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Help identifying old lab equipment

tcraig

Aug 28, 2023
1
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Aug 28, 2023
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Hi all,

Does anyone know what this is? It was in my late father's lab/shop. He was a professor of physical chemistry at the University of Pittsburgh specializing in building lab equipment, especially electronics. He retired in 1989. I suspect this item dates back to the 60's. I have no idea what it is or what to do with it.

Thanks,
Tom Craig
[email removed for privacy]
 

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Delta Prime

Jul 29, 2020
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Jul 29, 2020
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Here's another resistor substitution box sold for pretty penny. Yours is far Superior I would take that to auction. I don't mean to come off as insensitive to your loss... apologies.
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73's de Edd

Aug 21, 2015
3,622
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Aug 21, 2015
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All . . . . .
I lean towards a HEAVY perception of it being a precision adjustable bridge.
Look at the extreme top left terminal screws . . . . . the BA aspect has a polarity designation.
Techno-gibberish assignments for the next 12 terminals then + and - terminals for a GA lvenometers external collection, then an external Leeds precision reference cell hook up and its required polarity designations.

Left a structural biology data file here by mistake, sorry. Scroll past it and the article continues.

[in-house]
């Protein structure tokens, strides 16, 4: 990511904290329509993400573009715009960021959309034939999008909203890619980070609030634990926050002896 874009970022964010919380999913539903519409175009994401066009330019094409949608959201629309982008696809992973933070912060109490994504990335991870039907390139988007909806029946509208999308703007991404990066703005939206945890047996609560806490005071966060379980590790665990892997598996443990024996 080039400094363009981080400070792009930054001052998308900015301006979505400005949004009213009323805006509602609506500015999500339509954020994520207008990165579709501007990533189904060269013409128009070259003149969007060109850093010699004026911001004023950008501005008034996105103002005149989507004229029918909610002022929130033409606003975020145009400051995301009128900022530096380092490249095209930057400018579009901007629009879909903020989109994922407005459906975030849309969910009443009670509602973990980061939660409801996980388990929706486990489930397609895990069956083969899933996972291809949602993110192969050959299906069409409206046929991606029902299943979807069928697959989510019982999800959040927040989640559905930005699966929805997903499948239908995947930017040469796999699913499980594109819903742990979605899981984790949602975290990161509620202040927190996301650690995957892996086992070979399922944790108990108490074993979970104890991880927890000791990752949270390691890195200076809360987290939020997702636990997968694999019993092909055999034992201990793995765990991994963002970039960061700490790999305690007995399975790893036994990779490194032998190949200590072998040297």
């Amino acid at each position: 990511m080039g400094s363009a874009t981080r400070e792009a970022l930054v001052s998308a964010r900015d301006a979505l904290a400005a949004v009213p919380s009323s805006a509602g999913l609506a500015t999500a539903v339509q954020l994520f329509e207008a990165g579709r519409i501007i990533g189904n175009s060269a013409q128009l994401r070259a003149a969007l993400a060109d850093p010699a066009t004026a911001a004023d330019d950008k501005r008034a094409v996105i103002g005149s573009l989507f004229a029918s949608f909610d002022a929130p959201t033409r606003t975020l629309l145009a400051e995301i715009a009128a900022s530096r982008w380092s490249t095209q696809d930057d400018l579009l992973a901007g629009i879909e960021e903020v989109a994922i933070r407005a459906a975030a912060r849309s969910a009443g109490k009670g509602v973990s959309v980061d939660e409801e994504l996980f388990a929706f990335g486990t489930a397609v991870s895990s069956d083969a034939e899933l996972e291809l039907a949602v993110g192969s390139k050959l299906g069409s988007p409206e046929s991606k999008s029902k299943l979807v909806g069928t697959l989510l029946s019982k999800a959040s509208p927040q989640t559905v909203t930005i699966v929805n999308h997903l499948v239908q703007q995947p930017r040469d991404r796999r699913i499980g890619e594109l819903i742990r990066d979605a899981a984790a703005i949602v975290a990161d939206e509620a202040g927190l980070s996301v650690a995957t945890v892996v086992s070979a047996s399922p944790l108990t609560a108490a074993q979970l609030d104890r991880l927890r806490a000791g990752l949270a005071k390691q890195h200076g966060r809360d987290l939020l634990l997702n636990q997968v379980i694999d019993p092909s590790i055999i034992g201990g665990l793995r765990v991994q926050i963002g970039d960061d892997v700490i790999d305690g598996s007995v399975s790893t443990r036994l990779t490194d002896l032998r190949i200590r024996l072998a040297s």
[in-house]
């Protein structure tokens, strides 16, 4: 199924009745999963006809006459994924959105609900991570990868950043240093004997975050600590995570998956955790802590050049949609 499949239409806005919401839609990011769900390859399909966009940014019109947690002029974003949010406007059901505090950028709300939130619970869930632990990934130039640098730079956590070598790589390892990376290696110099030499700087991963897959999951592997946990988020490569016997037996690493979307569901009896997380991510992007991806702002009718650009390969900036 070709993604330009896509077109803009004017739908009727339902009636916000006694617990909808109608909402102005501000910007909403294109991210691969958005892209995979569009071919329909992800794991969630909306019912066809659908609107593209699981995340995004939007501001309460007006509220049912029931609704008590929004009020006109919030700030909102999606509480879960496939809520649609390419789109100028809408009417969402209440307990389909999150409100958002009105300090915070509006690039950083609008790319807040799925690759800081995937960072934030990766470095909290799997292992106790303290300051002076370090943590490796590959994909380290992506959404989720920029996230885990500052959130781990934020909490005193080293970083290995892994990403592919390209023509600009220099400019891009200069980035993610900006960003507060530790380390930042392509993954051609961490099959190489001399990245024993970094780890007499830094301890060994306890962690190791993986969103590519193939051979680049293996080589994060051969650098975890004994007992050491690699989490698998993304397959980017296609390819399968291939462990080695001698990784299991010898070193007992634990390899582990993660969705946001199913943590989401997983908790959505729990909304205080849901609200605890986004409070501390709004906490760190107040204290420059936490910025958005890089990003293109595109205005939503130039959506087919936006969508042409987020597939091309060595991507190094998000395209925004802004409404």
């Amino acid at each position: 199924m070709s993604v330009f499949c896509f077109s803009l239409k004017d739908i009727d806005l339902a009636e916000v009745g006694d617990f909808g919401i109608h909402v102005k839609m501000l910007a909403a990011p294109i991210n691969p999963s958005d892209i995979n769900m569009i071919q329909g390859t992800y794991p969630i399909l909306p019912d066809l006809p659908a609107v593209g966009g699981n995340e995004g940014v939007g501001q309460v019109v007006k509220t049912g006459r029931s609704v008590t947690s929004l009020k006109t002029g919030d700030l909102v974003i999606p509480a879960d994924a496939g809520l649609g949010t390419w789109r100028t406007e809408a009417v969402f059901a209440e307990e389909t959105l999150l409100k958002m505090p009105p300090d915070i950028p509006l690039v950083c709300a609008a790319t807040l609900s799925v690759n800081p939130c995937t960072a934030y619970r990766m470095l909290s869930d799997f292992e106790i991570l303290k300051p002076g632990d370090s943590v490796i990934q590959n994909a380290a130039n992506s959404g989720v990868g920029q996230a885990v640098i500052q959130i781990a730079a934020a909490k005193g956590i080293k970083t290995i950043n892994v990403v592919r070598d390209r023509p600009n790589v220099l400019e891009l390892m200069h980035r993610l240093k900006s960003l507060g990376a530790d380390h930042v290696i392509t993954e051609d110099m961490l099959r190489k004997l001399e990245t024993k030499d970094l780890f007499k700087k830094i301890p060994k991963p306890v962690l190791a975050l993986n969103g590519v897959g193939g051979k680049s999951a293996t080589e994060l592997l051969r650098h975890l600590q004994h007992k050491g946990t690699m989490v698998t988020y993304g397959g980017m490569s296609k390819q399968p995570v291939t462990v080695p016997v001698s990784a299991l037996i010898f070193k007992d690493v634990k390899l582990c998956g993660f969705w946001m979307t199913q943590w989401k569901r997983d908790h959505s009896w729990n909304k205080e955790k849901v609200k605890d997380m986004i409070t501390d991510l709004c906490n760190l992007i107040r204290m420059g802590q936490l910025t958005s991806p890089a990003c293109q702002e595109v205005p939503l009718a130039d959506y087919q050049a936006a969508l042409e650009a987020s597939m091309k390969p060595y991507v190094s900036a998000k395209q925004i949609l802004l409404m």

3 more sets of unfamiliar connections . . . BUT . . . with their polarity criticality being shown.
If being a bridge, then the next two (Z?) terminals set down on right top corner, I would want to see as being for the tested resistor in the case of a bridge, with the 9 bottom left corner decade resistors being the adjustable aspects of the 3 variables of a bridge . . . . in comparing to that resistor being tested.
Small GA knob right bottom corner, being an adjustable shunt resistor across the Galvanometer, so as to initially desensitize until the bridge is closer to zero balance, where meter sensitivity can then be increased by then incorporating less shunting resistance.
Can't make out the knob markings on the 4 larger = 2 smaller knobs in the right top corner area.
How about looking up the potential grandson of this unit as being the Leeds &Northrup K3 unit with more built in aspects.
 
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AnalogKid

Jun 10, 2015
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Jun 10, 2015
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Construction suggests a vintage one or two decades older, like pre/post WWII. Could be a precision adjustable resistor peripheral for an analog computer.

ak
 

hevans1944

Hop - AC8NS
Jun 21, 2012
4,880
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Jun 21, 2012
Messages
4,880
I have something very similar. It believe it is a precision Wheatstone Bridge. The standard cell is used to adjust the current in the bridge by nulling the voltage drop against the standard cell voltage. I keep mine around to remind me of the vast history our hobby enjoys. The wooden case polishes up nicely, too.
 
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